Once upon a time, the word “Bangalore” would make you automatically swoon for perfect weather, large acacia trees taking their place as the city’s guard and the quiet hum of the birds in the air. That Bangalore, for most Bangaloreans, is dead. The little that is left acts as a gross reminder of our folly, and now even that stands to be threatened. Earlier this month, the Karnataka State cabinet approved the Bangalore Steel Flyover Project, as a proposed solution to Bangalore’s gross traffic problem. The flyover, to be constructed by Larson & Toubro and Nagarjuna Ltd. will connect Basaveshwara circle to the Hebbal Flyover, which extends onwards towards the airport expressway. The projected cost is 1,791 crores with a completion time of 24 months. With such large-scale construction, there is collateral damage in the form of 812 trees, the last remains of the once upon a time “Garden City”.
Bangalore’s citizens have united against this project that has violated due process at every step of the way. The Namma Bengaluru Foundation (NBF), an organization working towards ensuring planned growth, development and maintenance of Bangalore has issued a PIL against the State Government. The petitioner, NBF, states that no public hearing was held, and this project has not been placed before the Metropolitan Planning Committee. Homegrown spoke to the CEO of NBF, Mr Sridhar Pabbisetty who told us, “How can such a large project be undertaken without due process? There is a mandated level of transparency that is required, under the Right To Information Act. A due public consultation should be called for as part of due process. Furthermore, Bangalore metropolitan area is constitutionally governed by the Metropolitan Planning Committee. This project is not a part of the existing master plan of the Bangalore Development Authority and all the more reason to be taken to the MPC. By not tabling the project to the committee, article 243 ZE of the Indian Constitution is violated.”
The Karnataka High Court declined to grant an interim stay order for this PIL. “A division bench headed by Chief Justice Subhro Kamal Mukherjee observed that any such order stalling such a big project can be passed at this stage.The court however ordered notice to state government and others reserving liberty to file objections to the petition filed by Namma Bengaluru Foundation” as reported by Times of India. Mr. Pabbisetty responded to this by saying “Although they have not granted an interim stay order, the High Court has said that the outcome of the PIL will impact the project. Additionally, in the PIL we have requested for a detailed project plan, an Environmental Impact Assessment, and a feasibility report. The court has given the Government 6 weeks to present all of this information.”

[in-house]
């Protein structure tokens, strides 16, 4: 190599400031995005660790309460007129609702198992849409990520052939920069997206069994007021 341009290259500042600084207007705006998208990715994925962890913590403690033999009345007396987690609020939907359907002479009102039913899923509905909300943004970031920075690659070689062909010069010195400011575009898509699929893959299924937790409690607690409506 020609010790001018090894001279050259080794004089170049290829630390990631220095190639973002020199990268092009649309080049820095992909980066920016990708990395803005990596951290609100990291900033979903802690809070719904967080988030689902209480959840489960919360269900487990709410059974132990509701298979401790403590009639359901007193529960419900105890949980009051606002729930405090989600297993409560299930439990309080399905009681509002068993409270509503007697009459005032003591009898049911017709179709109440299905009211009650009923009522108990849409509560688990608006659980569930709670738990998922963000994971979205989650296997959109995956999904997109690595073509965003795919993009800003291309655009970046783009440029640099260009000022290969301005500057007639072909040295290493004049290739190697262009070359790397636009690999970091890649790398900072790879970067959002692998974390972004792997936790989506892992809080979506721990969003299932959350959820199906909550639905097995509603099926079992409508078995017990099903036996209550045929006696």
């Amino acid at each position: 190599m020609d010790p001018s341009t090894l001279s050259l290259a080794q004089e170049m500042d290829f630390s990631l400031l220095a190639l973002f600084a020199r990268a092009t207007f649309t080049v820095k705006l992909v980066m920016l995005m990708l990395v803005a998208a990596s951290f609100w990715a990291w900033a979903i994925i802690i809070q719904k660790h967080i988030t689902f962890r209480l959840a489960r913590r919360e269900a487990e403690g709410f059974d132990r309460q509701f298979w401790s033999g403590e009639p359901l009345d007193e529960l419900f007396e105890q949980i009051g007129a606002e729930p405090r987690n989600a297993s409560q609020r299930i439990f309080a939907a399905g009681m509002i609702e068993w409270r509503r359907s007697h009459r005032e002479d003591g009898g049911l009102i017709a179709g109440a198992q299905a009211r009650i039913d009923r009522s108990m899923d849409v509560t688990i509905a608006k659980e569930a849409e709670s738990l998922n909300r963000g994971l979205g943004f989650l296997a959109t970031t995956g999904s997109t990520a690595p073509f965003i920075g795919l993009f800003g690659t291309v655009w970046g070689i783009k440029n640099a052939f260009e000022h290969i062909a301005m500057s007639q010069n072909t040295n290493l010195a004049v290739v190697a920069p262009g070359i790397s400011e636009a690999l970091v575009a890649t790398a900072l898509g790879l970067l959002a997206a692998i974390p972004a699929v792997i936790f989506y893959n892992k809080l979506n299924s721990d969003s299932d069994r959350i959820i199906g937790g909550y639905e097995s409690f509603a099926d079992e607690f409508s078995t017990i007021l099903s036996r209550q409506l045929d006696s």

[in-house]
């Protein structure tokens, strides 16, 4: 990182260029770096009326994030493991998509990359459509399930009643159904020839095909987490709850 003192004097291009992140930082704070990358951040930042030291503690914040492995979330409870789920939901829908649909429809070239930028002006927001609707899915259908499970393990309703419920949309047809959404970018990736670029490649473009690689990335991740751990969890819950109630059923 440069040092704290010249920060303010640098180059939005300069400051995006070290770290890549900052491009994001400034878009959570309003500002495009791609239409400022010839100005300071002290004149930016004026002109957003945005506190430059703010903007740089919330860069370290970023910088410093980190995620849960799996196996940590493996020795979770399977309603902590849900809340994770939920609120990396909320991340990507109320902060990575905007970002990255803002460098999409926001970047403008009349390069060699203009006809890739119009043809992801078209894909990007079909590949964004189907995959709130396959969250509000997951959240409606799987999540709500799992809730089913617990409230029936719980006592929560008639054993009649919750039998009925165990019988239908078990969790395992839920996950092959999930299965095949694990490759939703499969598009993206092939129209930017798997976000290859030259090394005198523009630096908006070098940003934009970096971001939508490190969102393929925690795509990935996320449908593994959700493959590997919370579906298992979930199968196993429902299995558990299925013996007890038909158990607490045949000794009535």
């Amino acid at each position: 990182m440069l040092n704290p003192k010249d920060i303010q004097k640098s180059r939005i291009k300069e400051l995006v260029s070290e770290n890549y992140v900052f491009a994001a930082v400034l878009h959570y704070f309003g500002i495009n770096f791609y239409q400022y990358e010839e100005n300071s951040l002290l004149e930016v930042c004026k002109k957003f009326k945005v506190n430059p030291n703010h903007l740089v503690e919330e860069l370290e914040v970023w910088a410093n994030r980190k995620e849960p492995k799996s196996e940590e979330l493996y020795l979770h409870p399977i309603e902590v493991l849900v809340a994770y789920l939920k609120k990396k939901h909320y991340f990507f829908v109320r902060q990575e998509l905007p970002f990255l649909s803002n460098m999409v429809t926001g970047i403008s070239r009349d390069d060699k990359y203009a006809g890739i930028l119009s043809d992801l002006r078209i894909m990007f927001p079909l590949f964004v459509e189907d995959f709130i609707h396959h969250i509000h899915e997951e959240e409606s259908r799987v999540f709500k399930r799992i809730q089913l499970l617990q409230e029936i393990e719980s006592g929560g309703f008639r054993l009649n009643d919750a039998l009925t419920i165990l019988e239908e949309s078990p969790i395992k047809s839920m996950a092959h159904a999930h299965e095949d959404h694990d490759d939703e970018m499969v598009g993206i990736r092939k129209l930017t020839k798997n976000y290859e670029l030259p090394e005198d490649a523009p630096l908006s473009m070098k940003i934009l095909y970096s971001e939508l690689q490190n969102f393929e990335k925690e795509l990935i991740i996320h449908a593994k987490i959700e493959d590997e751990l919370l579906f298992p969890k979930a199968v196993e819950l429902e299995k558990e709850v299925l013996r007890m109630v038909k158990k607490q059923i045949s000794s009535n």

Homegrown got the chance to speak with Mr. Prakash Belawadi, a prominent theatre personality in India who is one of the people spearheading for the Citizen’s Movement against the flyover, part of which is the Human Chain event taking place on the 16th of October. We asked him what message they hope to send to the government through the chain, and he said “The idea is to demonstrate that ‘people care for Bengaluru’ while government doesn’t. Also a human chain is a unique way of expression - it’s soft, signifies unity and togetherness, it’s ‘for’ something - in this case about Bengaluru’s beauty and environment - rather than ‘against’.” As for the movement’s plan, there will be a follow-up meeting on the next Sunday, Oct.23, at Rotary House of Friendship where experts will deliberate the subject. This session will be recorded, transcribed and presented before the court of law.
Apart from destroying trees and violating the due process, what has angered the public is the ignorance to cheap and long term solutions. For instance, a larger fleet of buses on Bangalore’s roads is absolutely necessary. Business Insider reported that Namma Metro (Bangalore’s Metro rail) which is still in its first phase, carries approximately 160,000 passengers daily and its completion before the due date may go well with the city’s environment. The flyover might be a quick fix for one of the areas in Bangalore whereas the traffic in the city needs a long term growth plan. Public transport couple with respect for environment must factor in the development of any urban city. The flyover will only solve the problem for one tiny section of the city, whereas traffic is a constant issue all around. Improvement in public transport, long term planning for growth and respect for the environment is what Bangalore needs if it stands a chance at being saved.